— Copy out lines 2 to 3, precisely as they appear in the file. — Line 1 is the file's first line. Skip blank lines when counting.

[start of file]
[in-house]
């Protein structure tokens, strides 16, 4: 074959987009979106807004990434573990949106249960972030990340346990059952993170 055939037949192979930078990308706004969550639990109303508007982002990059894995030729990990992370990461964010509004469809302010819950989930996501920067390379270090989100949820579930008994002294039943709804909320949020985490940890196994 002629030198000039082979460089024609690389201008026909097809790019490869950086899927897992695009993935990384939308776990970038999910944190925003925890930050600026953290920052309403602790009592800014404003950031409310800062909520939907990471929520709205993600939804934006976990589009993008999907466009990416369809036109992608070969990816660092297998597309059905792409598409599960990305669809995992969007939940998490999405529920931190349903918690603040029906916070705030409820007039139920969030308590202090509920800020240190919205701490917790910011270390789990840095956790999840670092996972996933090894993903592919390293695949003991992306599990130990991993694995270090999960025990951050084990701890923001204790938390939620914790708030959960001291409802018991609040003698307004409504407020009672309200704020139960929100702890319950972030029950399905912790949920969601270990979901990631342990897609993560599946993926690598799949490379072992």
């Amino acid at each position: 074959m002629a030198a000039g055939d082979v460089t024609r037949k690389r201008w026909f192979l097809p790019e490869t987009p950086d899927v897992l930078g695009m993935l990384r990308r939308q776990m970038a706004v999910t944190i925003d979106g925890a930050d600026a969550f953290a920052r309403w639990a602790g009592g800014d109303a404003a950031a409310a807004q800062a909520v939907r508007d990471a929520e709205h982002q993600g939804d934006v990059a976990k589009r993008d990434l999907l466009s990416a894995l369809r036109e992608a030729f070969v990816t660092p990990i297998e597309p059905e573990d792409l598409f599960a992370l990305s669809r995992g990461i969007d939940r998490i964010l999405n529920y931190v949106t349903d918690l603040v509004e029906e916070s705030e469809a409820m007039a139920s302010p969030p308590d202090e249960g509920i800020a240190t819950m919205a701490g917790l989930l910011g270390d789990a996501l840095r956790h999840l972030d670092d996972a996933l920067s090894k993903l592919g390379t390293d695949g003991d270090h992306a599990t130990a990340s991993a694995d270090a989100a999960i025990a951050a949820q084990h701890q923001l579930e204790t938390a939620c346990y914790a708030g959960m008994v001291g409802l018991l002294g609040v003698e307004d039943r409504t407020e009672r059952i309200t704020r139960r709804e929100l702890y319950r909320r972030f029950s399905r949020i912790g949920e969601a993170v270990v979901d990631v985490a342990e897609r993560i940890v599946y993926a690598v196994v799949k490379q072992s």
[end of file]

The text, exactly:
């Protein structure tokens, strides 16, 4: 074959987009979106807004990434573990949106249960972030990340346990059952993170 055939037949192979930078990308706004969550639990109303508007982002990059894995030729990990992370990461964010509004469809302010819950989930996501920067390379270090989100949820579930008994002294039943709804909320949020985490940890196994 002629030198000039082979460089024609690389201008026909097809790019490869950086899927897992695009993935990384939308776990970038999910944190925003925890930050600026953290920052309403602790009592800014404003950031409310800062909520939907990471929520709205993600939804934006976990589009993008999907466009990416369809036109992608070969990816660092297998597309059905792409598409599960990305669809995992969007939940998490999405529920931190349903918690603040029906916070705030409820007039139920969030308590202090509920800020240190919205701490917790910011270390789990840095956790999840670092996972996933090894993903592919390293695949003991992306599990130990991993694995270090999960025990951050084990701890923001204790938390939620914790708030959960001291409802018991609040003698307004409504407020009672309200704020139960929100702890319950972030029950399905912790949920969601270990979901990631342990897609993560599946993926690598799949490379072992």
């Amino acid at each position: 074959m002629a030198a000039g055939d082979v460089t024609r037949k690389r201008w026909f192979l097809p790019e490869t987009p950086d899927v897992l930078g695009m993935l990384r990308r939308q776990m970038a706004v999910t944190i925003d979106g925890a930050d600026a969550f953290a920052r309403w639990a602790g009592g800014d109303a404003a950031a409310a807004q800062a909520v939907r508007d990471a929520e709205h982002q993600g939804d934006v990059a976990k589009r993008d990434l999907l466009s990416a894995l369809r036109e992608a030729f070969v990816t660092p990990i297998e597309p059905e573990d792409l598409f599960a992370l990305s669809r995992g990461i969007d939940r998490i964010l999405n529920y931190v949106t349903d918690l603040v509004e029906e916070s705030e469809a409820m007039a139920s302010p969030p308590d202090e249960g509920i800020a240190t819950m919205a701490g917790l989930l910011g270390d789990a996501l840095r956790h999840l972030d670092d996972a996933l920067s090894k993903l592919g390379t390293d695949g003991d270090h992306a599990t130990a990340s991993a694995d270090a989100a999960i025990a951050a949820q084990h701890q923001l579930e204790t938390a939620c346990y914790a708030g959960m008994v001291g409802l018991l002294g609040v003698e307004d039943r409504t407020e009672r059952i309200t704020r139960r709804e929100l702890y319950r909320r972030f029950s399905r949020i912790g949920e969601a993170v270990v979901d990631v985490a342990e897609r993560i940890v599946y993926a690598v196994v799949k490379q072992s």